As a veteran, your background is an important part of why you should be hired. Have an interview coming up and aren’t sure what you should say? Here’s a list of things absolutely every veteran should mention in every interview, no matter what.
1. Your military service.
One of the biggest mistakes you can make as a veteran is not saying enough positive things about your military service.
This one fact about you sets you apart more than almost anything else.
But unfortunately, one thing that’s almost universal amongst veterans: We’re a humble breed. You’ve got to get over that.
How to improve: Just mention you’re a veteran. Mention what you did. It could be enormously beneficial, especially if someone on the interviewing panel is also a veteran and shares that frame of reference with you.
The American public has consistently ranked the military as the most valued segment of society — higher than any other group including teachers, doctors, scientists, and artists. You are automatically in the cool-kid club.
So, don’t be afraid to be proud. Wear a small lapel pin honoring your branch of service to the interview. You want your military service to come up. Important companies want to hire veterans, so don’t miss an opportunity to show what sets you apart.
2. Your occupational experience.
No matter what you did in the military, you completed some of the best vocational training before you started your career, and spent years becoming an expert in what you do.
Your career is documented through performance evaluations, awards, certifications, and all kinds of other flashy trinkets you earned in uniform. Use that to your advantage, especially when it’s exceptionally relevant to the position.
How to improve: You have to learn how to make your experience and military training make sense to the interviewers. Your Verification of Military Experience & Training documents can help as they basically do the job for you — if you haven’t looked, you should. This system takes every school you’ve ever completed, your rank and occupation at the time of separation, and then translates what the hell that means into civilian jargon. That’s a good starting point for defining your military experience when talking to civilians and identifying your skill sets (but should not define your career aspirations after the military). No matter what, you’re going to have to cut way back on the military slang to sound relevant in interviews.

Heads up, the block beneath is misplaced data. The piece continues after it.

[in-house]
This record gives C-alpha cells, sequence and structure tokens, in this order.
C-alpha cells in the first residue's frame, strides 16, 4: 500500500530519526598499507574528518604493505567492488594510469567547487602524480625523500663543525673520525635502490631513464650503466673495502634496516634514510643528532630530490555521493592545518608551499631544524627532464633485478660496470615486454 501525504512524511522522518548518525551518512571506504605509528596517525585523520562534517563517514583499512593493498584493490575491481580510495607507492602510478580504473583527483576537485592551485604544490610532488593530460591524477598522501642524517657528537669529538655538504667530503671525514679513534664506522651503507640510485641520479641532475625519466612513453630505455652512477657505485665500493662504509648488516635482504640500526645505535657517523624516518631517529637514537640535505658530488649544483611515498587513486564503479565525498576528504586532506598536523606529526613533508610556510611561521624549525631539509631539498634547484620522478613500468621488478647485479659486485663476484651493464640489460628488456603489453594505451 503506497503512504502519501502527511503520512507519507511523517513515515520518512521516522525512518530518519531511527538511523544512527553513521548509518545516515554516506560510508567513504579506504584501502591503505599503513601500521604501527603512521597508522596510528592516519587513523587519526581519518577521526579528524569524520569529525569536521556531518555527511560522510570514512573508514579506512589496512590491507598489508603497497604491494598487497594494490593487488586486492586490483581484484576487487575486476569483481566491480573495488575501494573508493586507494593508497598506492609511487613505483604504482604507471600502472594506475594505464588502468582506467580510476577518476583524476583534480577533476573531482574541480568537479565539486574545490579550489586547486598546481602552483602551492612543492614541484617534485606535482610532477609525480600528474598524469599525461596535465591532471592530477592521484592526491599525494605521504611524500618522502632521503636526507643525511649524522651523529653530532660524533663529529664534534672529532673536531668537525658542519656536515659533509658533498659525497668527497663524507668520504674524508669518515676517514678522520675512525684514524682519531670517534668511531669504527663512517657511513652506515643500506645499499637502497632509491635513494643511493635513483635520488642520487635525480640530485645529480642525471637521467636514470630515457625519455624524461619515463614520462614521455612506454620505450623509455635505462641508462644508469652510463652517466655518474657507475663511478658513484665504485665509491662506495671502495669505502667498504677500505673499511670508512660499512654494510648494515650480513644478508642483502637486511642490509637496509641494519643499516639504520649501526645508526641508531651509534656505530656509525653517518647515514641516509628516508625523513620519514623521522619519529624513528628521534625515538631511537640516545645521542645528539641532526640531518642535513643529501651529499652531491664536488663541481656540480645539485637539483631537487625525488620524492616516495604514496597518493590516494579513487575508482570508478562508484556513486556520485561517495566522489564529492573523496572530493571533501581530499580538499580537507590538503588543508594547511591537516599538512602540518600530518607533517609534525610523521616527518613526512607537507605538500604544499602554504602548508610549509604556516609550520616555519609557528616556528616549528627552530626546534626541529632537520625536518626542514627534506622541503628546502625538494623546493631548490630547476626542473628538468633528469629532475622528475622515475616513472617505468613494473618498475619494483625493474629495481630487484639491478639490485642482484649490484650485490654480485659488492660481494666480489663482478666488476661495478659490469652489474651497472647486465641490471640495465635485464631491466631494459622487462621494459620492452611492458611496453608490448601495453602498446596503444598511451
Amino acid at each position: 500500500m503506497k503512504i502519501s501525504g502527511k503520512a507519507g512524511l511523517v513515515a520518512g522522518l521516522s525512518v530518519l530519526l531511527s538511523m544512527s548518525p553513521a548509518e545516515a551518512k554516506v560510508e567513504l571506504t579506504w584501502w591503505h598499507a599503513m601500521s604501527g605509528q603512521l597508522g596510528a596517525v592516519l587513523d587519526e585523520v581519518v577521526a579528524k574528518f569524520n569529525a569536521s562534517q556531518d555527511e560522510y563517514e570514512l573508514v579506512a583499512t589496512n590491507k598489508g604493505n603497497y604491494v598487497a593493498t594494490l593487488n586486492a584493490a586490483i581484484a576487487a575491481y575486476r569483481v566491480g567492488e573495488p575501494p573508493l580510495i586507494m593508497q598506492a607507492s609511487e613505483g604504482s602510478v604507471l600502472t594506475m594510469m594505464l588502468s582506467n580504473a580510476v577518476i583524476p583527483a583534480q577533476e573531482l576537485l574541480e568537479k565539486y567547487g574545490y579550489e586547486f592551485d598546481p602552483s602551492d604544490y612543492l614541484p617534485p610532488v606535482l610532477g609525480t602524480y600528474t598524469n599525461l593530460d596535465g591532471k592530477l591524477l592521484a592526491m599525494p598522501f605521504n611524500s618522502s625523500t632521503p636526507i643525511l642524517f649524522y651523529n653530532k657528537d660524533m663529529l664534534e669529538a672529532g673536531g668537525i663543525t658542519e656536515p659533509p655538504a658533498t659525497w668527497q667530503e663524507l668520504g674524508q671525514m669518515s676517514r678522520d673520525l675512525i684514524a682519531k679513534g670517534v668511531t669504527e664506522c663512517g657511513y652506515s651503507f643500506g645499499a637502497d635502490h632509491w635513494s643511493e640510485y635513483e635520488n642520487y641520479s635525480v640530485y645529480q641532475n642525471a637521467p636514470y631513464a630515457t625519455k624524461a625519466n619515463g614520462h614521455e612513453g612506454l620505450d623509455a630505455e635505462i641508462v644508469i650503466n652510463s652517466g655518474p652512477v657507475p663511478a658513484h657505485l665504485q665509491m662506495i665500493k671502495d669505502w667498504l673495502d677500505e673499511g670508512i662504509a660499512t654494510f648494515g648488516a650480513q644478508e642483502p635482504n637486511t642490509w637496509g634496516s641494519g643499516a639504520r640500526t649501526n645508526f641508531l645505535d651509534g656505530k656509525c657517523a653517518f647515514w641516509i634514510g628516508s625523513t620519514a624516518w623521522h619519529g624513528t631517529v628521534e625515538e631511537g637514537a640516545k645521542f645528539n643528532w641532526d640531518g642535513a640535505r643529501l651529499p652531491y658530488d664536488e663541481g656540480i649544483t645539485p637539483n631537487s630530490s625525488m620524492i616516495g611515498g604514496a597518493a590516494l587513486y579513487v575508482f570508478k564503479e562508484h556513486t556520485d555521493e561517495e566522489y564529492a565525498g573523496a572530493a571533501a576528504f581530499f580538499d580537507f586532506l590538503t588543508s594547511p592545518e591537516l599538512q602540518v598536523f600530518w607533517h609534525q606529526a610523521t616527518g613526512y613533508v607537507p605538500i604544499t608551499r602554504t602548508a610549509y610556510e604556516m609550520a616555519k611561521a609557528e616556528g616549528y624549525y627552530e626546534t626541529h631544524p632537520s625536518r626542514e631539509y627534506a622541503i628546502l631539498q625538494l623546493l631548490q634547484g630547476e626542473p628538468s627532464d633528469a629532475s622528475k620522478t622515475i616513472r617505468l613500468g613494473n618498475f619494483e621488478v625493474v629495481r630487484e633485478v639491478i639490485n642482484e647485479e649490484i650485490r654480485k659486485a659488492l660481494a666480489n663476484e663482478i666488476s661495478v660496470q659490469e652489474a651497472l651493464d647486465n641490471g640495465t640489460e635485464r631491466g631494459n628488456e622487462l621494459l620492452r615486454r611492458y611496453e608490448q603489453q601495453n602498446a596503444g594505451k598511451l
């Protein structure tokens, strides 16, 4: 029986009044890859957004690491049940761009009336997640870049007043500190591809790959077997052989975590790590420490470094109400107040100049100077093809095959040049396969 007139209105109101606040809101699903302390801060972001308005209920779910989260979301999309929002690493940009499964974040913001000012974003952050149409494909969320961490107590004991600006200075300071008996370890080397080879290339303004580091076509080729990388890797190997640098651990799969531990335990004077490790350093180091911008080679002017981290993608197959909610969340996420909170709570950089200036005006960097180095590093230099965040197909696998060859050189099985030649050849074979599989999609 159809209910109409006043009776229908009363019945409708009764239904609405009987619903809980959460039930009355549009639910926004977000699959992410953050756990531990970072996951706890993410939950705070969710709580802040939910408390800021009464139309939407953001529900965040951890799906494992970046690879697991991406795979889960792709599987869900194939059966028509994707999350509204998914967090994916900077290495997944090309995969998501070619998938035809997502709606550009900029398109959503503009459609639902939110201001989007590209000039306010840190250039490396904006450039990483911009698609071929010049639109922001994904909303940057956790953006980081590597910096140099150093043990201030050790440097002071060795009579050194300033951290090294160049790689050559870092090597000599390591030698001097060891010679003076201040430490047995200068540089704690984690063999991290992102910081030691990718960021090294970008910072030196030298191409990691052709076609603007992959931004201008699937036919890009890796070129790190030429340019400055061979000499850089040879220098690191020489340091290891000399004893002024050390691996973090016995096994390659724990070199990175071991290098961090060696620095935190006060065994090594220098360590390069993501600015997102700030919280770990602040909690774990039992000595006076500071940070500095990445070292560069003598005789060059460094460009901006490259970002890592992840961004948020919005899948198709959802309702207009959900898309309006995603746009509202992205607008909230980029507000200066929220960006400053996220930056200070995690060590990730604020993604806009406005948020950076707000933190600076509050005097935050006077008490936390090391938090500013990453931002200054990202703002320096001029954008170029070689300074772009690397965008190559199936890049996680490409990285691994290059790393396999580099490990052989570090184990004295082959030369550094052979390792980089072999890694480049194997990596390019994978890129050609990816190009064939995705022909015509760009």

You may even want to consider taking a class or two, like public speaking or interpersonal communication. It will make you a better communicator and help you break the jargon habit, both of which could be a huge help in getting the job you want.
That said, you shouldn’t be afraid to pick up a little civilian-industry lingo for the career. That doesn’t mean work slang should be every other word out of your mouth, but knowing the terminology can help you be comfortable in the interview.
3. Your intangibles.
Whether you’ve deployed and led men and women in combat or spent most of your career in garrison, you have had unique experiences and developed intangible skills like discipline, self-reliance, leadership, teamwork, communication, and adaptability that are highly sought in almost any workplace.
How to improve: You can use the STAR interview method to best capture those intangibles. On your resume and in your interview, you should use specific examples of situations you encountered, and how those intangible skills helped you to overcome them. When necessary, cite documents (especially awards) that back up what you’re saying.
4. Your resume.
You’ve got a couple of sheets of paper and a 20-to-30 minute conversation or two, and that’s it. That’s all that your prospective employer has to judge you against all the other applicants.
You should focus on telling as complete a story as possible on what makes you special, with your resume and interview reinforcing each other to paint a cohesive picture of who you are and why you are the most qualified candidate for the job you’re applying for.
How to improve: You should be tailoring your interview for every job you apply for, and you should also be prepping for every interview based on the specific resume you submitted for that job. Make sure that during your practice interview (you are practicing before the real thing, right?) you’re using your resume as a resource. Ask your practice interviewer to give you feedback based on how consistent you are.
With that in mind, you should come up with a couple of stories based on your service and practice sharing them so you are comfortable telling them.